1. Pack light. This is just common sense. Not having to check luggage means zero chance of lost luggage, and being able to hit the ground running. These days it also means not paying those pesky baggage fees. How many times have I seen travelers unpacking (and re-arranging) their suitcases while standing at the check-in counter? They look ridiculous, don’t they? That has never been me, and it should not be you!
In addition, light packers just seem to have fewer hassles. And they are flexible enough to travel without every amenity known to man or womankind. And they know things can easily be purchased or replaced at their destination. Heck, I even forgot my golf clubs on one trip to Hawaii.
2. Seek alternative paths Not everyone wants to speed along the interstates at 80 mph, or try to set a land speed record in the snow. Also, seeking local restaurants instead of chains is a big deal to staying happy and healthy. Try being a little non-traditional. Negotiate your hotel rate upon arrival, otherwise, just go across the street and try again. It works almost anywhere in the world. Getting away from the chain mentality usually means a closer reach to the culture of the area.
3. Keep it simple. Do not try to pack each day with multiple adventures. One in the morning, one in the afternoon, and leave the evening free to rest or seek a more casual experience. Rushing from one venue to the next is not fun or relaxing. And make sure to use technology to make things a little more seamless.
4. Plan ahead. Make sure you get to the major reason for your visit on the schedule. The other things will find their rightful place, or get skipped for good reason. I always have the Experience Music Project in Seattle on my list. But if I find something new or more interesting, I can visit EMP on my next visit. Focus, focus, focus. And leave some time for something totally spontaneous.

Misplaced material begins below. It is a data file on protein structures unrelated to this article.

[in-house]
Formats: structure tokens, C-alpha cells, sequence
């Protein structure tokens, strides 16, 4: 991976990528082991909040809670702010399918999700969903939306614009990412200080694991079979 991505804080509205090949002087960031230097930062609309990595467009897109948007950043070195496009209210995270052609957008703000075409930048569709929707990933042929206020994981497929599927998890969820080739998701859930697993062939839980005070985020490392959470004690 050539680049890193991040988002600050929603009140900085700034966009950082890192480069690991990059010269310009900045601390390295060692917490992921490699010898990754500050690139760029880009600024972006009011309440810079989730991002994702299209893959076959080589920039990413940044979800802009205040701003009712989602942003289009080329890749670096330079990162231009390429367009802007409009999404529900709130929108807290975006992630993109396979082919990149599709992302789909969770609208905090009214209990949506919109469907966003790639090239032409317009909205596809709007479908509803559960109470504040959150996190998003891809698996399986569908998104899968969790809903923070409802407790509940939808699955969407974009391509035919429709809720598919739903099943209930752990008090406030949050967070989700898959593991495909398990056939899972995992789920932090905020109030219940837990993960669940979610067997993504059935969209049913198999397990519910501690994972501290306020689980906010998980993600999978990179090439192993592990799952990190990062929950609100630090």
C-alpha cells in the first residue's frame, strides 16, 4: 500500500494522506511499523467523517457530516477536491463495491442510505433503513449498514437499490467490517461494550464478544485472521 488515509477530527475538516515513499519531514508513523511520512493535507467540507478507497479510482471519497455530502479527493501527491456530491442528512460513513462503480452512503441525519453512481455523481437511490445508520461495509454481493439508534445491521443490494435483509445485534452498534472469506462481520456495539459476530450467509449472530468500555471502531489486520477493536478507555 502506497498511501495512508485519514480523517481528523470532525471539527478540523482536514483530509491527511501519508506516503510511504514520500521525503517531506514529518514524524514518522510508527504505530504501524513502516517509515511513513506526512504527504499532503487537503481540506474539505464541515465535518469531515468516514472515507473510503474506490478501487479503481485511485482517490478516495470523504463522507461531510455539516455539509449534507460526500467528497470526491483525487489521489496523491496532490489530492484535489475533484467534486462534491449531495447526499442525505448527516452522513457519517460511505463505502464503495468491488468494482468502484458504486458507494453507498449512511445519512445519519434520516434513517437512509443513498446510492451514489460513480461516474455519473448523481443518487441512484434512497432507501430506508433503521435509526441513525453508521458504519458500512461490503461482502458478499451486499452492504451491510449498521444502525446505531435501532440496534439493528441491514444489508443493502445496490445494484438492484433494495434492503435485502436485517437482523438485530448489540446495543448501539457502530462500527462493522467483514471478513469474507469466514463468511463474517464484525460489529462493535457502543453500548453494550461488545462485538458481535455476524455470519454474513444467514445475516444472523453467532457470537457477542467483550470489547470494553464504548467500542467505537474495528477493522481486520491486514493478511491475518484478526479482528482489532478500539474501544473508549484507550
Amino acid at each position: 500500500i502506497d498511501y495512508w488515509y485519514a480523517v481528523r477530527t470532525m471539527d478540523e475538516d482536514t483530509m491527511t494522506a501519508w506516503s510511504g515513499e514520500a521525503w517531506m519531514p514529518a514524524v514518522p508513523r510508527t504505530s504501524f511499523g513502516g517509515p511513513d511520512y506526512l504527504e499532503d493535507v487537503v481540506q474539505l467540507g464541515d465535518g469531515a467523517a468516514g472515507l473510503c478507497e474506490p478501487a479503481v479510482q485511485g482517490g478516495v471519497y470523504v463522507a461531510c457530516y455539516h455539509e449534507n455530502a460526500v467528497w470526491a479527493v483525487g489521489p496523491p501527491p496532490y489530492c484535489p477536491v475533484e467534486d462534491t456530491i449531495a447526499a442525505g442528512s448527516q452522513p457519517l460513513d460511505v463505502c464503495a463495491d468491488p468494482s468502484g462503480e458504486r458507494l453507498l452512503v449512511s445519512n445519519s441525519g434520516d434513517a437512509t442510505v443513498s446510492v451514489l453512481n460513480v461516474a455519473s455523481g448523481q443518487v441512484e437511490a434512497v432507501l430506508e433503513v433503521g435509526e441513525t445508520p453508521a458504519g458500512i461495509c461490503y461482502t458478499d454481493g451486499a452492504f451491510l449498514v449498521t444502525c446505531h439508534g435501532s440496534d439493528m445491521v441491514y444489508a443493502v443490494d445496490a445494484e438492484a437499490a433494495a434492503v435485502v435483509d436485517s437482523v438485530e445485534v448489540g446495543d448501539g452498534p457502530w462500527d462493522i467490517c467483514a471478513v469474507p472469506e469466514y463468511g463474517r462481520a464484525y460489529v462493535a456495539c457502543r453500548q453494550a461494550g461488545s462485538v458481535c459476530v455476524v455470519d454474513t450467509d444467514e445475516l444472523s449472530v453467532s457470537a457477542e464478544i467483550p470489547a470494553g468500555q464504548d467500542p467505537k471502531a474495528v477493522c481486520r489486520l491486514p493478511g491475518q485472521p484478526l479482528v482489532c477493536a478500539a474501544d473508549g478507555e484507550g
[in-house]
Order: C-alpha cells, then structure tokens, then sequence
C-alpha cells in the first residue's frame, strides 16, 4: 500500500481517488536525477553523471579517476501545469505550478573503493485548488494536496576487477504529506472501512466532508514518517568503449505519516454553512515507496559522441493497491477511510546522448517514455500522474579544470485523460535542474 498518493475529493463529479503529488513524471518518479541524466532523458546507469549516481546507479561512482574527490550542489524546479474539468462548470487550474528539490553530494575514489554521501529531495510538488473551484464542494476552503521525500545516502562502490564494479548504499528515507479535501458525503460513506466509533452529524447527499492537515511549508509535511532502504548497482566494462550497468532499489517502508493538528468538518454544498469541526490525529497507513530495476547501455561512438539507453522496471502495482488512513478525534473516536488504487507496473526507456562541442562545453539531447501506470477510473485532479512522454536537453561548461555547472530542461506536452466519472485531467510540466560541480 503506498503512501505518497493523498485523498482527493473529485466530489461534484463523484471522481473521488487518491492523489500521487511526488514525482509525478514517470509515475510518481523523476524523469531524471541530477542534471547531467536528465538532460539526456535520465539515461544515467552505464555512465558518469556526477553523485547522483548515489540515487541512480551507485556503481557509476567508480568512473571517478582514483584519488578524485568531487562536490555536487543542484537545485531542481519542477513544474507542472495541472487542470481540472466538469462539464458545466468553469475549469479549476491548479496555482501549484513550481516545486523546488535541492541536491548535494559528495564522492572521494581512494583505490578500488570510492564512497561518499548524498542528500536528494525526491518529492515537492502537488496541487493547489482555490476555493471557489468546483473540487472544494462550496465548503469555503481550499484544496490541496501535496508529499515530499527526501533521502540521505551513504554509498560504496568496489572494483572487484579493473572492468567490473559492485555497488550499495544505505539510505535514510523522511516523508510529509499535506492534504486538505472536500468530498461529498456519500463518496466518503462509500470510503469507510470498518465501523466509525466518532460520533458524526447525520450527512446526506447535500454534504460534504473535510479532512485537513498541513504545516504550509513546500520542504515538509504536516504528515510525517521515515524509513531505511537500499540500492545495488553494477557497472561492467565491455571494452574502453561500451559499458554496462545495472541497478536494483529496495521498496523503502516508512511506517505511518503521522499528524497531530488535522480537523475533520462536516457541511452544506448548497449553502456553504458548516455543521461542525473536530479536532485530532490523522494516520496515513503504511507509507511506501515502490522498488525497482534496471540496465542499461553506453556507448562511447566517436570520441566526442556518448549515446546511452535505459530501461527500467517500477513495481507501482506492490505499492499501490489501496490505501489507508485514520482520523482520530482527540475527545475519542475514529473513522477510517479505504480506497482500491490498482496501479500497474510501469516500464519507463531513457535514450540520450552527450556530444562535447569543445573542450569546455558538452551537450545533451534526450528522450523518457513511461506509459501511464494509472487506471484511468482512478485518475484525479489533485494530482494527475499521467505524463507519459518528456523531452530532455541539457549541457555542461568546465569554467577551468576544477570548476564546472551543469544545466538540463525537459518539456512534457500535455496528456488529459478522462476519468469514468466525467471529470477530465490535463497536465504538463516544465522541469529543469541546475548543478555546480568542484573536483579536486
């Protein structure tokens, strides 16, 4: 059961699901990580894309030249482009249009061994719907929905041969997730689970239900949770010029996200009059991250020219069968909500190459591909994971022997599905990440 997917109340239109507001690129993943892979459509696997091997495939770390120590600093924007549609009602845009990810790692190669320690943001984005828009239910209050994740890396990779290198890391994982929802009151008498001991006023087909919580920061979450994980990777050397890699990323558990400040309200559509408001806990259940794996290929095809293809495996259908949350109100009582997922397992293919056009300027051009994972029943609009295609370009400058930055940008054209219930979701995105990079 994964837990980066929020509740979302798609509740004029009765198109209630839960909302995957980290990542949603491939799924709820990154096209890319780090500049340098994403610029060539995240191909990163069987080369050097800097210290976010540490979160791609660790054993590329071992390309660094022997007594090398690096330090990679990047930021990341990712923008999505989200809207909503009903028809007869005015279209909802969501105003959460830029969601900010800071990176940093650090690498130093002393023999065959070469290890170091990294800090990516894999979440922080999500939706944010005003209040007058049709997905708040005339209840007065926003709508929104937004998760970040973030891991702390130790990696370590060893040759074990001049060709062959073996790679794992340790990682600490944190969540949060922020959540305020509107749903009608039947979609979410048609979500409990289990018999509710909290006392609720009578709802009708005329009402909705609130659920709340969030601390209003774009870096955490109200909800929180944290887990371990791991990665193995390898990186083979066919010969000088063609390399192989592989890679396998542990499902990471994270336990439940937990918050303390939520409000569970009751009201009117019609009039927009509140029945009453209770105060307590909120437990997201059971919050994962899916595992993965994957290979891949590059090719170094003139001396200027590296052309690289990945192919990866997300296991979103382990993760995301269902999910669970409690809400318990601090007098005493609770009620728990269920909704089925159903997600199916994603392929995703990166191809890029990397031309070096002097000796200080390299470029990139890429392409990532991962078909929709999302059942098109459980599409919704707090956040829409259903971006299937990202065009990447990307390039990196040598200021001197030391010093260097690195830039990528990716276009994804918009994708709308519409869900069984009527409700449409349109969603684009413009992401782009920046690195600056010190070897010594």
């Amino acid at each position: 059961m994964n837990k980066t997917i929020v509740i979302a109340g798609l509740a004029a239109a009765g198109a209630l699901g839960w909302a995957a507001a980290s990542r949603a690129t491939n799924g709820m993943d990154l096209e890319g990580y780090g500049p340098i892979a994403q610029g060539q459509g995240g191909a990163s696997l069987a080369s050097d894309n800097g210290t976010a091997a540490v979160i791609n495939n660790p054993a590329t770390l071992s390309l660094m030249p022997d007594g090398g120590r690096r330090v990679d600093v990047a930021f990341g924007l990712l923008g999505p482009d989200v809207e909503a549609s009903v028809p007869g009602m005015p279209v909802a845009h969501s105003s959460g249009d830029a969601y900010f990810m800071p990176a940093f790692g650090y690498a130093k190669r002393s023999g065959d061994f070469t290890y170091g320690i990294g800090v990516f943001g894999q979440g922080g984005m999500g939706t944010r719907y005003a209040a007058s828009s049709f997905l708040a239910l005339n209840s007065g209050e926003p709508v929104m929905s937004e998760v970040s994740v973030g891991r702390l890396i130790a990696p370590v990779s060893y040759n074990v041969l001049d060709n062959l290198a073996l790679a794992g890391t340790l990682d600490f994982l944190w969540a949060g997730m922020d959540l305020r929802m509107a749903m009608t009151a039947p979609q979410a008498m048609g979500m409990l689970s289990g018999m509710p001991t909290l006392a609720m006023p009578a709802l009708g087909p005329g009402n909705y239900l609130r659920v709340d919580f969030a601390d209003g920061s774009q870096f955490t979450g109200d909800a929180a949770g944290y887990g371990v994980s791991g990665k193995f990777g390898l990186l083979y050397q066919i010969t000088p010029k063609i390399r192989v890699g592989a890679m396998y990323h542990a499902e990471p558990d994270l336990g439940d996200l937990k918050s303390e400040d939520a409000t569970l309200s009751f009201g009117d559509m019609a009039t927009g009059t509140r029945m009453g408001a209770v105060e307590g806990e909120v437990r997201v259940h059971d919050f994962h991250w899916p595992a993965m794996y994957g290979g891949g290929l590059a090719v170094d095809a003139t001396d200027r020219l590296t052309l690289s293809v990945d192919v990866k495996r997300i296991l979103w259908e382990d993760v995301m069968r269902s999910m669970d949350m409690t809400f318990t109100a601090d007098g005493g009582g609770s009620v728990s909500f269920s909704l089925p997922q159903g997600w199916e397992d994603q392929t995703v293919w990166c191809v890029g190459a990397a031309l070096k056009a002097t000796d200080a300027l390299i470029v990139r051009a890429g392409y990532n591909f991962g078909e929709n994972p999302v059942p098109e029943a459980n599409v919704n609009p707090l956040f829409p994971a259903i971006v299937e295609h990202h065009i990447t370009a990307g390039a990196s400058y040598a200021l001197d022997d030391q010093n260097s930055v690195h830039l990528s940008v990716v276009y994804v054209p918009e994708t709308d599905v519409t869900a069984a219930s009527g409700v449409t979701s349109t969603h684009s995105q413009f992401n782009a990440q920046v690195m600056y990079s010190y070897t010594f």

5. Minimize the cellphone I cannot tell you how many people miss the volcano erupting or the whales frolicking because their nose is in their cell phone. Turn it off, if you have to, or leave it in your room, backpack, or car. You might even try to strike up a conversation with a stranger, as I did at dinner in Paris.
6. Know your limits I know that I cannot cycle a hundred miles a day. So, why even try? Even if you achieve your goal, you will probably be too tired the next day, or even injure yourself in the process. The same goes for things like long hikes in the desert heat, long swims to secluded beaches or islands, or spending 8 hours building a home for Habitat for Humanity.
7. Build in some free or down time Save an afternoon or two for a nap, massage, or a relaxing activity that you would not otherwise consider. While I love champagne, I did not try to hit four champagne houses a day!!! And my liver appreciates it too! An afternoon by the pool, or reading a book on the lounge chair is therapeutic in many ways. And it is free!